Banks’ mixtape is led by the single “Buss It,” an ass-shaking strip club anthem that samples Nelly’s “Hot in Herre.” It's a sexually charged rap, containing raunchy lyrics such as “I don’t wanna talk, I wanna be in your mouth.” And these are the cleanest lyrics of the song. She first recorded “Buss It” in December and shared the track with Carl Crawford, founder of 1501 Certified Entertainment.
“Carl was on Instagram live one day, and I just so happened to join the live,” Banks says. “At the time, people were submitting their music via email, and he would play it on live and give feedback. I submitted ‘Buss It,’ and he liked it. A couple weeks later, he reached out to me.”
Banks later signed a deal with the Houston-based 1501 and resumed recording of her self-titled mixtape. Because of the COVID-19 pandemic, she was able to finish recording the mixtape in the matter of a few months.
“I let my music just take me wherever,” Banks says. “Even during the pandemic, it’s given me a lot more time to make music. I was actually able to get my project done a lot faster. We actually have a few music videos just sitting, waiting to be released. It was easy to shoot videos, because everyone was just kind of not doing anything.”
Another track on the mixtape, “Toot That” samples Huey’s “Pop, Lock and Drop It.” Although Banks never had the chance to meet Huey before his untimely death last Thursday, she is grateful to have received his blessing for the sample.
“We were supposed to meet,” Banks says.”I’m saddened by Huey’s loss, yet honored to have been inspired enough to create something that will live on and hopefully honor his memory. His family, friends and fans who love him are in my prayers.”
As a child, Banks loved writing poetry, and that passion for words turned into a love of rap and hip-hop music in middle school when she discovered Nicki Minaj.
“I was fascinated by the whole Barbie doll thing,” she says of Minaj, also citing fellow rappers Asian Da Brat (formerly known as Asian Doll) and Cuban Doll as inspirations.
“I saw that they were from Dallas, and I thought ‘Cool, they’re from my city, maybe I can do what they do too,” Banks says.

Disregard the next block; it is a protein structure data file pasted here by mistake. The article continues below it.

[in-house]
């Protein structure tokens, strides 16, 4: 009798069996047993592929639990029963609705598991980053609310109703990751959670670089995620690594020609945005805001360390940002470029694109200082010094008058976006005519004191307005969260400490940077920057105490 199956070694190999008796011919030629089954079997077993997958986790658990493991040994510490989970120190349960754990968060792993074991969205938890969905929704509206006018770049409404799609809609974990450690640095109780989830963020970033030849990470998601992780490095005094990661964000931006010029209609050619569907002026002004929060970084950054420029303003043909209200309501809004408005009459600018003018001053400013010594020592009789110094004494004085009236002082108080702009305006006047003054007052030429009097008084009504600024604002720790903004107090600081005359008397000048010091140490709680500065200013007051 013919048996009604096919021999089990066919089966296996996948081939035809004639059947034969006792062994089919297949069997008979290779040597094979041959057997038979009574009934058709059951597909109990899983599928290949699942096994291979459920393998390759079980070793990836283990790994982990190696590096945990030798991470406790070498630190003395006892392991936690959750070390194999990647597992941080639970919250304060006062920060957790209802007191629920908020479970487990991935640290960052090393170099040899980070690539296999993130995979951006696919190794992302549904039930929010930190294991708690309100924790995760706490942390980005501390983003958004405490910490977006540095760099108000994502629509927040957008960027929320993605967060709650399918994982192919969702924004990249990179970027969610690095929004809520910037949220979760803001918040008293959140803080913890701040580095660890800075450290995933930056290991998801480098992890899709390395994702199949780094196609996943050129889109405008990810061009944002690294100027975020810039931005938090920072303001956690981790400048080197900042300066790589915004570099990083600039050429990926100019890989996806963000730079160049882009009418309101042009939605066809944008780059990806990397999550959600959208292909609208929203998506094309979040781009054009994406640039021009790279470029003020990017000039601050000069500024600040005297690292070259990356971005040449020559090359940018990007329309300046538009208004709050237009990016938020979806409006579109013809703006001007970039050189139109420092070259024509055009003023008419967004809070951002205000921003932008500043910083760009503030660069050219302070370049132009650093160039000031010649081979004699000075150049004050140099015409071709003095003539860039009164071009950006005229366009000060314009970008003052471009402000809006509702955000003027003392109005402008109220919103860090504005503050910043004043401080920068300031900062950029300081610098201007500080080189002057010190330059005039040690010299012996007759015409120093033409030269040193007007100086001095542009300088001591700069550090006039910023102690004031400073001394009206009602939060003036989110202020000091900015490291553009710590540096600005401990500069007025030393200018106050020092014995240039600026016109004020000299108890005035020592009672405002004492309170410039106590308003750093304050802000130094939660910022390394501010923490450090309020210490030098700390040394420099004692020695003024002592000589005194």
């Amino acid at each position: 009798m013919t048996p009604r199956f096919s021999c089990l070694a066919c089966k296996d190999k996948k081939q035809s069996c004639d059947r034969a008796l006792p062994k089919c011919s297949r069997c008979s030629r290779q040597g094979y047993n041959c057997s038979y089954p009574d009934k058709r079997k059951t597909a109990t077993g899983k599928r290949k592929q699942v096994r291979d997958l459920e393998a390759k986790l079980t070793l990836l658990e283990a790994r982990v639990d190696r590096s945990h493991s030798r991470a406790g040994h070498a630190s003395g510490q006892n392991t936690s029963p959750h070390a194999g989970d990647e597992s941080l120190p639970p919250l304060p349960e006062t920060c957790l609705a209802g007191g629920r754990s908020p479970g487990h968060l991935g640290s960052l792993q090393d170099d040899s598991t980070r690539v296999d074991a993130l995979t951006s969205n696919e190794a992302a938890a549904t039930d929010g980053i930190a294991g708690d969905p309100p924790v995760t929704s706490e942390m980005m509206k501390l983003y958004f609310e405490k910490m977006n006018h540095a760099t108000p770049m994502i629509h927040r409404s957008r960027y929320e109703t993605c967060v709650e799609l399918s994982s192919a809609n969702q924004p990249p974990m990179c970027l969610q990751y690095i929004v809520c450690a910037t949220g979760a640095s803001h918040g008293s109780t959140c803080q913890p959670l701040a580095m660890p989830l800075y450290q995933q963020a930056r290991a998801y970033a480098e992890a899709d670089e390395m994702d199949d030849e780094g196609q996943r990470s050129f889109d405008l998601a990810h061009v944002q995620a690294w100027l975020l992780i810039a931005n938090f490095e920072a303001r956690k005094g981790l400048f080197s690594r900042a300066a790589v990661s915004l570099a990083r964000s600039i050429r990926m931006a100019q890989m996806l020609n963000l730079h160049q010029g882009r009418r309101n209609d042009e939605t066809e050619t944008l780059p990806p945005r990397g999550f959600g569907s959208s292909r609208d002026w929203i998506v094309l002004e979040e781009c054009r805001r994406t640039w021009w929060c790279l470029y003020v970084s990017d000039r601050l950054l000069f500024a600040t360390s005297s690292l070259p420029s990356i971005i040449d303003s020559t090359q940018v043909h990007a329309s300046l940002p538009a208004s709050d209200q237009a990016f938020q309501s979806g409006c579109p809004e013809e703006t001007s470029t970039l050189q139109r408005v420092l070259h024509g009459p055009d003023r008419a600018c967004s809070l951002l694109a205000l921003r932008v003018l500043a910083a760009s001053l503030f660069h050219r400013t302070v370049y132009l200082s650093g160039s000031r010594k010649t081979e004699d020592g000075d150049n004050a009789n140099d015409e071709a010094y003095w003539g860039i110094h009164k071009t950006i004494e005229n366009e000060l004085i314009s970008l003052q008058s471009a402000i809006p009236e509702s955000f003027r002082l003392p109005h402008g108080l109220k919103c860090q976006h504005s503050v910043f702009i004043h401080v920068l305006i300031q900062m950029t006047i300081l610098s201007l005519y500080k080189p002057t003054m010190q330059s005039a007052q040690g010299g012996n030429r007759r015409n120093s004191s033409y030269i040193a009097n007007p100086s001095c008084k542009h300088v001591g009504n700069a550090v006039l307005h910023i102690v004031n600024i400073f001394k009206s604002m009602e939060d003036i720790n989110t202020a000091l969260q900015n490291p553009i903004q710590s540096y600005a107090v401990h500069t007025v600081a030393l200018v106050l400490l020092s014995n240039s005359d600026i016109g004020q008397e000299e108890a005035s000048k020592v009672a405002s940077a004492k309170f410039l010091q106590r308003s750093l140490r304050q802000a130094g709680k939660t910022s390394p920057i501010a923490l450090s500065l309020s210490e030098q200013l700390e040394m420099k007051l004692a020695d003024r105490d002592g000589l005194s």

Five days before the release of her mixtape, Banks tweeted a video of herself performing a freestyle rap. Over the course of 24 hours, the video pulled in over 2 million views. Given that she is signed to Megan thee Stallion’s label and that she is also from Texas, the comparisons immediately began pouring in.
Banks wasn’t fazed by the comparisons. She felt flattered.
“A lot of people say I have a Texas accent, and that’s funny to hear, because I don’t think I do... But I love our sound. A lot of people can tell where I’m from just from listening to my music.”– Erica Banks
“I take it as an honor,” Banks says. “It’s Megan. She’s one of the hottest females right now, and she’s from Texas. I’ve never seen anyone compared to her, so for me to be the first one, I feel really good about it.”
While her rise to internet fame may have come quickly, it has not been without controversy. After Banks dropped her freestyle on Twitter, people were quick to dig up old tweets. One of these tweets contained a clip from a music video for her song “Mz. E,” in which she uses a homophobic slur. Despite the controversial line, Banks insists that she is not homophobic.
“I am a part of and a major supporter of the LGBTQ community,” Banks says. “I’ll do a ‘Behind the Lyrics’ (video) one day to break down some of my lyrics, but no, I am not homophobic and I love my LGBT community.”
Since the pandemic, Banks has had several shows canceled, as well as performances on college campuses for homecoming events. When the pandemic is over, she hopes to go back to performing, specifically at The Door, her favorite venue in Dallas.
Before the end of the year, Banks anticipates “Buss It” will go platinum. She also hopes to collaborate with producer Mike Will Made It and rapper Future. But no matter what level of stardom she reaches, Banks vows to always remain true to her Dallas roots.
“A lot of people say I have a Texas accent, and that’s funny to hear, because I don’t think I do,” Banks says. “But I love our sound. A lot of people can tell where I’m from just from listening to my music.”